Tuesday, March 14, 2023

Unapologetically Utopian

 If you look up terms like "effective altruism" and study the many characteristics derided as "woke," you will find, in addition to ominous interpretations that project a future in no way pleasant to the majority of people who would find themselves living in it -- however briefly and uncomfortably -- common threads of utopian fantasy. These go back well into the 20th Century. The principles in some of them stretch back as far as recorded language, but by the 20th Century a lot of technological developments were well established and evolving to support many of the practical underpinnings of a society based on the greatest good for the greatest number.

Because greatest good and greatest number are elastic terms with no universally agreed definitions, the uses of these technologies diverge into the various earthly paradises and hellscapes explored in futurist academic and fictional narratives and analysis. They also underlie the current privileged areas and existing hellscapes that we have already established.

I have said for years and will repeat with tiresome persistence that human-powered transportation, most notably using bicycles, has always been a game that any number could play. The more people using bikes and their own muscles to get around, the better the world becomes. It is unapologetically utopian.

More than 40 years ago I set out to demonstrate how much easier it was to negotiate the crowded streets of Annapolis on a bicycle than in a car. What the other road users saw instead was just some idiot exposed to weather and traffic hazards, not a thought leader and influencer. They put up with the few transportation cyclists in town with varying levels of tolerance depending somewhat on the neighborhood. The further you got from older residential neighborhoods and the center of town, the more likely you were to have friction with an irate motorist. But no place was safe. A skirmish could break out anywhere. Still, the struggle seemed winnable.

By the time I left Annapolis, the local cycling group could put 15 or 20 riders onto the road in a group ride on a summer afternoon, but their consensus was that the traffic was so hostile that they would meet at the mall parking lot on the west edge of town rather than start somewhere downtown, as we had done when it was four or five plucky road racers from 1979 to 1982. Of those four or five racers, three of us also rode our bikes for transportation, because none of us owned a car. We would have to borrow one to drive to a race. By 1987, I was the last one who was living without a car.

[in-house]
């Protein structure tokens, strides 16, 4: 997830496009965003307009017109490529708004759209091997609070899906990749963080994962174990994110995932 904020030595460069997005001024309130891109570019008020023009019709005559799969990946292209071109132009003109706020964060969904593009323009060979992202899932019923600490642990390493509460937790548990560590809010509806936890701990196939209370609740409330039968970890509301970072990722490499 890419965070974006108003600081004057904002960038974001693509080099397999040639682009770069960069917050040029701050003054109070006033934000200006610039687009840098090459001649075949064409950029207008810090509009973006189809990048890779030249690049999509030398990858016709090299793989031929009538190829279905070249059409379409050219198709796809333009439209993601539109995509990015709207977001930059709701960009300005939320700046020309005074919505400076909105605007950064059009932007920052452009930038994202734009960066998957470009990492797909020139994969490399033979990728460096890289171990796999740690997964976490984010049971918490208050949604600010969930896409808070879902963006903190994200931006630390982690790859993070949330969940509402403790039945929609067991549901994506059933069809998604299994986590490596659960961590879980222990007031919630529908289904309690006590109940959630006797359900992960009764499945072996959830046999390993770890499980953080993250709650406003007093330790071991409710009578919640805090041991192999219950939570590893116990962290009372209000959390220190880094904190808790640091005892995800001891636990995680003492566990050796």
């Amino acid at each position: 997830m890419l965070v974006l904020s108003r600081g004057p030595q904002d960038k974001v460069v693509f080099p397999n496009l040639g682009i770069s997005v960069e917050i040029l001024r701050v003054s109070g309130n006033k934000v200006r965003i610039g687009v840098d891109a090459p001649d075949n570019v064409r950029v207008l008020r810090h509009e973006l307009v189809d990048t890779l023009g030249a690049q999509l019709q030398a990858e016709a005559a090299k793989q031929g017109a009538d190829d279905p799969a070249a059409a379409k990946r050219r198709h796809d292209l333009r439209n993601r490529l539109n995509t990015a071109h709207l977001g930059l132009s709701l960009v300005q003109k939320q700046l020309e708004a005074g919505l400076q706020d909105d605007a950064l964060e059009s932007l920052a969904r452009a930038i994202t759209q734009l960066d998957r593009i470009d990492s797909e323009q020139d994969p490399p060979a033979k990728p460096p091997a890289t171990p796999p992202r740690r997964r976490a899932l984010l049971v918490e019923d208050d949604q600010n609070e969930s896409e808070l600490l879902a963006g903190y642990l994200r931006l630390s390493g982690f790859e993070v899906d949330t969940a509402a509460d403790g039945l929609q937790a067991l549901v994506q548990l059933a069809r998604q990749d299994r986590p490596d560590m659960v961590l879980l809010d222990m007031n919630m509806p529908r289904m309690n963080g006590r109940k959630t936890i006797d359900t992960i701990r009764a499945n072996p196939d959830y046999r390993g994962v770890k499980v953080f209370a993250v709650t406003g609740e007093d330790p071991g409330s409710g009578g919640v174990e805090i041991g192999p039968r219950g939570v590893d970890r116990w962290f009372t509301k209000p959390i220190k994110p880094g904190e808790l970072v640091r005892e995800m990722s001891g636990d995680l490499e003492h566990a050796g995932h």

Racing was always secondary to transportation for me. Transportation cycling provided a baseline of mileage and saddle time on which to build whatever recreational riding I had time for. Meanwhile, one of the other car-free riders invested his spare cash in carpentry tools to prepare for when he eventually started his own highly regarded contracting business, and the other one saved up enough money to make a down payment on his first home in Annapolis. He didn't buy in the most expensive neighborhood, but in Annapolis there were no cheap ones. Transportation cycling improved their lives to the point where they could give it up and never look back. The fact that they gave it up is unfortunate, but it does underscore how not everyone can use a bike to get around. Although one of them started out as a naval architect, they both ended up working as carpenters, and that requires a truck and tools.

We need people who build things. What they build depends on their vision of the present and future that they want to create, or the lack of any sorting criteria. The trap is that someone might stake their savings on tools and training to build things, and have to take jobs building things that are ultimately harmful, just to get the money to live. Principles are a luxury. To make that happy future, the human species needs more than infrastructure and tools. We need to agree on where we're headed, informed by all kinds of investigative thinkers who study the interactions of all life and environment. We need someone to design and build the transportation network that can accommodate all vehicles, including thousands of bike riders who will eventually be taking advantage of the vast benefits of simple, human-powered transportation.

I guarantee that if the human species had chosen back in the 1970s to focus its efforts on making a long term plan instead of knowingly forcing crisis after crisis in order to generate profits and duel for global dominance we would have fewer young people scornfully dismissing Boomers. Not trusting my own generation's better judgment as I saw how they were progressing I didn't add my own cannon fodder to the future that looks increasingly likely. Meanwhile, my 30-mile commuting days on rural roads and highways here in New Hampshire look less like proof of concept and more like proof of insanity. My system is stretched to its limit to try to maintain all of the things I've come to like a lot -- not to say love -- in my life. But this rickety economy depends on the considerable savings of even a half year of bike commuting compared to uninterrupted motor vehicle use. So it does demonstrate that one can still stretch a dollar a long way using pedal power where possible. It's worth expending my waning strength on it.

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